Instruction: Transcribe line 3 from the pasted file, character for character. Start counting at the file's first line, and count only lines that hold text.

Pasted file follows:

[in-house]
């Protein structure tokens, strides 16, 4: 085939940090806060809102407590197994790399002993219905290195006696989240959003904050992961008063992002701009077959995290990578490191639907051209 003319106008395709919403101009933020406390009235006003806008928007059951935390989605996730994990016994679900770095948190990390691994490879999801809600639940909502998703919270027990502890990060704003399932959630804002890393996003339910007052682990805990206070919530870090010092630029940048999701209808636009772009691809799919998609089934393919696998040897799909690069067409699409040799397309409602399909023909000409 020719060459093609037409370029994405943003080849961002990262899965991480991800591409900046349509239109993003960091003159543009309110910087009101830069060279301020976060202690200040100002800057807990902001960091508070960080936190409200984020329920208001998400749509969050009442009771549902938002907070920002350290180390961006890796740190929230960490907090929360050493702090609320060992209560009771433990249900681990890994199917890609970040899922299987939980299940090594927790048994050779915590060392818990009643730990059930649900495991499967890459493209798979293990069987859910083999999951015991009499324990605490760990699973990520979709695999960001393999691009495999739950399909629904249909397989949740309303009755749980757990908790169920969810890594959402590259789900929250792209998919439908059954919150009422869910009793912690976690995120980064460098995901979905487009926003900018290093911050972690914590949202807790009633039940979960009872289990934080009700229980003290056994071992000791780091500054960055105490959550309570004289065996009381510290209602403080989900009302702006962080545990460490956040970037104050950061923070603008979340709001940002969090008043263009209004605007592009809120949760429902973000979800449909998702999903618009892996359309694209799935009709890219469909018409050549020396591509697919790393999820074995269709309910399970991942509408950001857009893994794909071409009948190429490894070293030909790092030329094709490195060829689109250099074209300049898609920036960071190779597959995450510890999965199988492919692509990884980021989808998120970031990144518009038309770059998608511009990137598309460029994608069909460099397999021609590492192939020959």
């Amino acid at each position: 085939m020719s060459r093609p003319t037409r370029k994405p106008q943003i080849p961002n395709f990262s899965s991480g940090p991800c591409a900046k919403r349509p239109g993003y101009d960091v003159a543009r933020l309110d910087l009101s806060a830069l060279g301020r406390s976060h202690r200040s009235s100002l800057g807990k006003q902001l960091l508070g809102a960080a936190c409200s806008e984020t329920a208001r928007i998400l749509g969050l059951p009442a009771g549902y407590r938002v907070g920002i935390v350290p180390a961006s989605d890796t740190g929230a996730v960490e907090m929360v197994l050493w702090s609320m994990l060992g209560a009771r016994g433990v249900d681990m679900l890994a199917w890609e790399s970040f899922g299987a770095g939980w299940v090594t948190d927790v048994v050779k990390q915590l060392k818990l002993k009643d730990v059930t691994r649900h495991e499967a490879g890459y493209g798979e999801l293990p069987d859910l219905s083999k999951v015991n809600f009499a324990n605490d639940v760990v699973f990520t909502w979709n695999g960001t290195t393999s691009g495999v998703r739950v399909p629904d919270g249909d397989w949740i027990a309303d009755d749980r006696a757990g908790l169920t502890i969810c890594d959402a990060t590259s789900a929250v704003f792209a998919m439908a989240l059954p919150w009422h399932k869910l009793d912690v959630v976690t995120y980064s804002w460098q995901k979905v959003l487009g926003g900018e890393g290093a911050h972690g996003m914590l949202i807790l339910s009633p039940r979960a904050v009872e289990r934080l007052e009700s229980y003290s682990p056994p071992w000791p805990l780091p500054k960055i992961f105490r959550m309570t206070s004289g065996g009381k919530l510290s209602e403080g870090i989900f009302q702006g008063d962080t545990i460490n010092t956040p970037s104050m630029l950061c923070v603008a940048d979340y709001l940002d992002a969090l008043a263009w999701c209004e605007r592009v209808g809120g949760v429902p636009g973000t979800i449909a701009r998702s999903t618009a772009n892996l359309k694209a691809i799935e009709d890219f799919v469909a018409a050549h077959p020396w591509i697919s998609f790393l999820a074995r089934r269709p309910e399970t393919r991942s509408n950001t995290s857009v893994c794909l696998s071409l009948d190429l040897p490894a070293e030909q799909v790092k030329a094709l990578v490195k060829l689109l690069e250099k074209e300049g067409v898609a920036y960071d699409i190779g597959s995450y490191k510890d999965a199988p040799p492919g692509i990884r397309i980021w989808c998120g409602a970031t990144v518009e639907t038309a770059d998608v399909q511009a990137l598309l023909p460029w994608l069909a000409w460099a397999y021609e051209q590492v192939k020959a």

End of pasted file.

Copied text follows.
């Amino acid at each position: 085939m020719s060459r093609p003319t037409r370029k994405p106008q943003i080849p961002n395709f990262s899965s991480g940090p991800c591409a900046k919403r349509p239109g993003y101009d960091v003159a543009r933020l309110d910087l009101s806060a830069l060279g301020r406390s976060h202690r200040s009235s100002l800057g807990k006003q902001l960091l508070g809102a960080a936190c409200s806008e984020t329920a208001r928007i998400l749509g969050l059951p009442a009771g549902y407590r938002v907070g920002i935390v350290p180390a961006s989605d890796t740190g929230a996730v960490e907090m929360v197994l050493w702090s609320m994990l060992g209560a009771r016994g433990v249900d681990m679900l890994a199917w890609e790399s970040f899922g299987a770095g939980w299940v090594t948190d927790v048994v050779k990390q915590l060392k818990l002993k009643d730990v059930t691994r649900h495991e499967a490879g890459y493209g798979e999801l293990p069987d859910l219905s083999k999951v015991n809600f009499a324990n605490d639940v760990v699973f990520t909502w979709n695999g960001t290195t393999s691009g495999v998703r739950v399909p629904d919270g249909d397989w949740i027990a309303d009755d749980r006696a757990g908790l169920t502890i969810c890594d959402a990060t590259s789900a929250v704003f792209a998919m439908a989240l059954p919150w009422h399932k869910l009793d912690v959630v976690t995120y980064s804002w460098q995901k979905v959003l487009g926003g900018e890393g290093a911050h972690g996003m914590l949202i807790l339910s009633p039940r979960a904050v009872e289990r934080l007052e009700s229980y003290s682990p056994p071992w000791p805990l780091p500054k960055i992961f105490r959550m309570t206070s004289g065996g009381k919530l510290s209602e403080g870090i989900f009302q702006g008063d962080t545990i460490n010092t956040p970037s104050m630029l950061c923070v603008a940048d979340y709001l940002d992002a969090l008043a263009w999701c209004e605007r592009v209808g809120g949760v429902p636009g973000t979800i449909a701009r998702s999903t618009a772009n892996l359309k694209a691809i799935e009709d890219f799919v469909a018409a050549h077959p020396w591509i697919s998609f790393l999820a074995r089934r269709p309910e399970t393919r991942s509408n950001t995290s857009v893994c794909l696998s071409l009948d190429l040897p490894a070293e030909q799909v790092k030329a094709l990578v490195k060829l689109l690069e250099k074209e300049g067409v898609a920036y960071d699409i190779g597959s995450y490191k510890d999965a199988p040799p492919g692509i990884r397309i980021w989808c998120g409602a970031t990144v518009e639907t038309a770059d998608v399909q511009a990137l598309l023909p460029w994608l069909a000409w460099a397999y021609e051209q590492v192939k020959a």